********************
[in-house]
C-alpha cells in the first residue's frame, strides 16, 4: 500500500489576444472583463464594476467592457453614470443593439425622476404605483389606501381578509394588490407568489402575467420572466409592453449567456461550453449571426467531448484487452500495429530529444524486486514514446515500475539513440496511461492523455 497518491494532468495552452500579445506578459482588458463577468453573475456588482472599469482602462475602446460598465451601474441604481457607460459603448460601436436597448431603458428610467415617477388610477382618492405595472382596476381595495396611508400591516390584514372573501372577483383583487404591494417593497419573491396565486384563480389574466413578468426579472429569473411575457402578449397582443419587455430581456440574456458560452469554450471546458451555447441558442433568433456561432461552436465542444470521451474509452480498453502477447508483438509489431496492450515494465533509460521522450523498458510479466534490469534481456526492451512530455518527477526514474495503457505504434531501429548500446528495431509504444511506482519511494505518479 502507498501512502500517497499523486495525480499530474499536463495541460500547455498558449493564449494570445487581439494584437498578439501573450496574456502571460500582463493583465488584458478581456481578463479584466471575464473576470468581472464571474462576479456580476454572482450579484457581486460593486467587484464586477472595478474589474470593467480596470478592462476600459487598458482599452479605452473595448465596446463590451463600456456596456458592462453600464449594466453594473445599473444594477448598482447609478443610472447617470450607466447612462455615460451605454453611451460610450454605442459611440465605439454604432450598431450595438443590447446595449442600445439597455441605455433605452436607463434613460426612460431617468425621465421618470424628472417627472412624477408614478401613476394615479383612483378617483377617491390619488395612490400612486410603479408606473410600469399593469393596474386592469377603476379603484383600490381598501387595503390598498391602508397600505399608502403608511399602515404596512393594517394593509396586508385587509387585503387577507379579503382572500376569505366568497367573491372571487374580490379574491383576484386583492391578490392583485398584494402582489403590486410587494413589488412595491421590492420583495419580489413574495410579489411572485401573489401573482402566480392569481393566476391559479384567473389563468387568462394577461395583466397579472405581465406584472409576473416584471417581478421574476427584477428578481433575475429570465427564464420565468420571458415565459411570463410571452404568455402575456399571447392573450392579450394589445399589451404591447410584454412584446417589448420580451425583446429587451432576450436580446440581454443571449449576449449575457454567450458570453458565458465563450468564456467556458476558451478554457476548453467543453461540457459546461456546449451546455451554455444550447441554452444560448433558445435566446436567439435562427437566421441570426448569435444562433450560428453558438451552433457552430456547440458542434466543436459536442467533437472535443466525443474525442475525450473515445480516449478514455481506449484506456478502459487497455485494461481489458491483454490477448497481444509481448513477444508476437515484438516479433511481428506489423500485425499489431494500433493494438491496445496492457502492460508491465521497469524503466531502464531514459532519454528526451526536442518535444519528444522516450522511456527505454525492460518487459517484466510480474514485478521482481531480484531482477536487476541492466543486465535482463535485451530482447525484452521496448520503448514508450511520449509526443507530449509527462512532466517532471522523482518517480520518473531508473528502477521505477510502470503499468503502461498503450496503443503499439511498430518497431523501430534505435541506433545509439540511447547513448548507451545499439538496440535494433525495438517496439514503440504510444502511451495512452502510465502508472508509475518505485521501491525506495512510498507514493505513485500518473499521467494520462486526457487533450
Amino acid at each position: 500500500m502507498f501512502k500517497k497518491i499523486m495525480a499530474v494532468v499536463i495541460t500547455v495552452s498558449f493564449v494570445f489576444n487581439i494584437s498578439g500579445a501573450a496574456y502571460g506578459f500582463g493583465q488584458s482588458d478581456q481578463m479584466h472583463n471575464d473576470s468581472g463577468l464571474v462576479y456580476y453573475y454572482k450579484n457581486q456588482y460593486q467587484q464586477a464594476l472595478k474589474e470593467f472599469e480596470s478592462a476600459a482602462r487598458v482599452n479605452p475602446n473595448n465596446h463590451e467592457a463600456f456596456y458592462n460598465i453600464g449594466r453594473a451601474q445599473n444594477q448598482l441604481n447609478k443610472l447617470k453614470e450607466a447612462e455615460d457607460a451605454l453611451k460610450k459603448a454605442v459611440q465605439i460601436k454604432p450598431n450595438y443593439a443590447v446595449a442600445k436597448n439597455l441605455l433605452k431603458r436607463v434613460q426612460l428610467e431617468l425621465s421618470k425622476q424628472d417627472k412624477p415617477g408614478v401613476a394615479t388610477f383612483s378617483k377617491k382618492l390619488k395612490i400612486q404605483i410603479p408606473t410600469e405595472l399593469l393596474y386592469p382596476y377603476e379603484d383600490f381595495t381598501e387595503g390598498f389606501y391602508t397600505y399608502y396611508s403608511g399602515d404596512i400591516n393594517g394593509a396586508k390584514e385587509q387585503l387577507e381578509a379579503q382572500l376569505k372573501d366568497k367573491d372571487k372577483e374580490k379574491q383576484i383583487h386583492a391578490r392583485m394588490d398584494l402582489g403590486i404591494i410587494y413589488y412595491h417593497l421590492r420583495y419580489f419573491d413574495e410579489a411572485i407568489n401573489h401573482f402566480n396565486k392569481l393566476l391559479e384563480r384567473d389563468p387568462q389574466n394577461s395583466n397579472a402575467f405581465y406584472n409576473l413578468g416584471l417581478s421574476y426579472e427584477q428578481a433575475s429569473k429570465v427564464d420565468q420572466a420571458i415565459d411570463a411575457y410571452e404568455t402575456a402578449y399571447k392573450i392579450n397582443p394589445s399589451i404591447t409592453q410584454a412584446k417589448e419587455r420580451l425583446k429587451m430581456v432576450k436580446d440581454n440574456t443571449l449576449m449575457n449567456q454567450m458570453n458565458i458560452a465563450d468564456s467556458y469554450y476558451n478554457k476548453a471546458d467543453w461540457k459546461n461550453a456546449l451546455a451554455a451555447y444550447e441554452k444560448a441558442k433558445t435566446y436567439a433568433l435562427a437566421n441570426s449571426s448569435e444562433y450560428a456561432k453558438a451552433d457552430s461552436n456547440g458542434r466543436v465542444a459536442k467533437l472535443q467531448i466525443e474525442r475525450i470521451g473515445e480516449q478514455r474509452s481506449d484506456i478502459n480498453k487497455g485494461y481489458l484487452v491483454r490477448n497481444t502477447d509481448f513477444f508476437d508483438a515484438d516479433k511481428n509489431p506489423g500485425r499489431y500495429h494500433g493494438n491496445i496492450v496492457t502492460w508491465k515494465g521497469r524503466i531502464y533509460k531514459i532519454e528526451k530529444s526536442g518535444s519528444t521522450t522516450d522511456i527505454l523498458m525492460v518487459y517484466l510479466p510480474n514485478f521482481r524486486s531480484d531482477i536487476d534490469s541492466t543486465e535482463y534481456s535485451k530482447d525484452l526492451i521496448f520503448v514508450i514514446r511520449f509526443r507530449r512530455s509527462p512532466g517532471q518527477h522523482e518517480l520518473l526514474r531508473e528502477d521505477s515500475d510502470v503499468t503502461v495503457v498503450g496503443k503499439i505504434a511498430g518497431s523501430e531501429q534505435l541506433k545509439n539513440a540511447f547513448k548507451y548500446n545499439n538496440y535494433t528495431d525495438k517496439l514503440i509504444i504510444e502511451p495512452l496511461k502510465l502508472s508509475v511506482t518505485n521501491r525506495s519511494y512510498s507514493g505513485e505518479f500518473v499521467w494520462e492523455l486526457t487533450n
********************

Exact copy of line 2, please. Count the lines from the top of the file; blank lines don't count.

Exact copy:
C-alpha cells in the first residue's frame, strides 16, 4: 500500500489576444472583463464594476467592457453614470443593439425622476404605483389606501381578509394588490407568489402575467420572466409592453449567456461550453449571426467531448484487452500495429530529444524486486514514446515500475539513440496511461492523455 497518491494532468495552452500579445506578459482588458463577468453573475456588482472599469482602462475602446460598465451601474441604481457607460459603448460601436436597448431603458428610467415617477388610477382618492405595472382596476381595495396611508400591516390584514372573501372577483383583487404591494417593497419573491396565486384563480389574466413578468426579472429569473411575457402578449397582443419587455430581456440574456458560452469554450471546458451555447441558442433568433456561432461552436465542444470521451474509452480498453502477447508483438509489431496492450515494465533509460521522450523498458510479466534490469534481456526492451512530455518527477526514474495503457505504434531501429548500446528495431509504444511506482519511494505518479 502507498501512502500517497499523486495525480499530474499536463495541460500547455498558449493564449494570445487581439494584437498578439501573450496574456502571460500582463493583465488584458478581456481578463479584466471575464473576470468581472464571474462576479456580476454572482450579484457581486460593486467587484464586477472595478474589474470593467480596470478592462476600459487598458482599452479605452473595448465596446463590451463600456456596456458592462453600464449594466453594473445599473444594477448598482447609478443610472447617470450607466447612462455615460451605454453611451460610450454605442459611440465605439454604432450598431450595438443590447446595449442600445439597455441605455433605452436607463434613460426612460431617468425621465421618470424628472417627472412624477408614478401613476394615479383612483378617483377617491390619488395612490400612486410603479408606473410600469399593469393596474386592469377603476379603484383600490381598501387595503390598498391602508397600505399608502403608511399602515404596512393594517394593509396586508385587509387585503387577507379579503382572500376569505366568497367573491372571487374580490379574491383576484386583492391578490392583485398584494402582489403590486410587494413589488412595491421590492420583495419580489413574495410579489411572485401573489401573482402566480392569481393566476391559479384567473389563468387568462394577461395583466397579472405581465406584472409576473416584471417581478421574476427584477428578481433575475429570465427564464420565468420571458415565459411570463410571452404568455402575456399571447392573450392579450394589445399589451404591447410584454412584446417589448420580451425583446429587451432576450436580446440581454443571449449576449449575457454567450458570453458565458465563450468564456467556458476558451478554457476548453467543453461540457459546461456546449451546455451554455444550447441554452444560448433558445435566446436567439435562427437566421441570426448569435444562433450560428453558438451552433457552430456547440458542434466543436459536442467533437472535443466525443474525442475525450473515445480516449478514455481506449484506456478502459487497455485494461481489458491483454490477448497481444509481448513477444508476437515484438516479433511481428506489423500485425499489431494500433493494438491496445496492457502492460508491465521497469524503466531502464531514459532519454528526451526536442518535444519528444522516450522511456527505454525492460518487459517484466510480474514485478521482481531480484531482477536487476541492466543486465535482463535485451530482447525484452521496448520503448514508450511520449509526443507530449509527462512532466517532471522523482518517480520518473531508473528502477521505477510502470503499468503502461498503450496503443503499439511498430518497431523501430534505435541506433545509439540511447547513448548507451545499439538496440535494433525495438517496439514503440504510444502511451495512452502510465502508472508509475518505485521501491525506495512510498507514493505513485500518473499521467494520462486526457487533450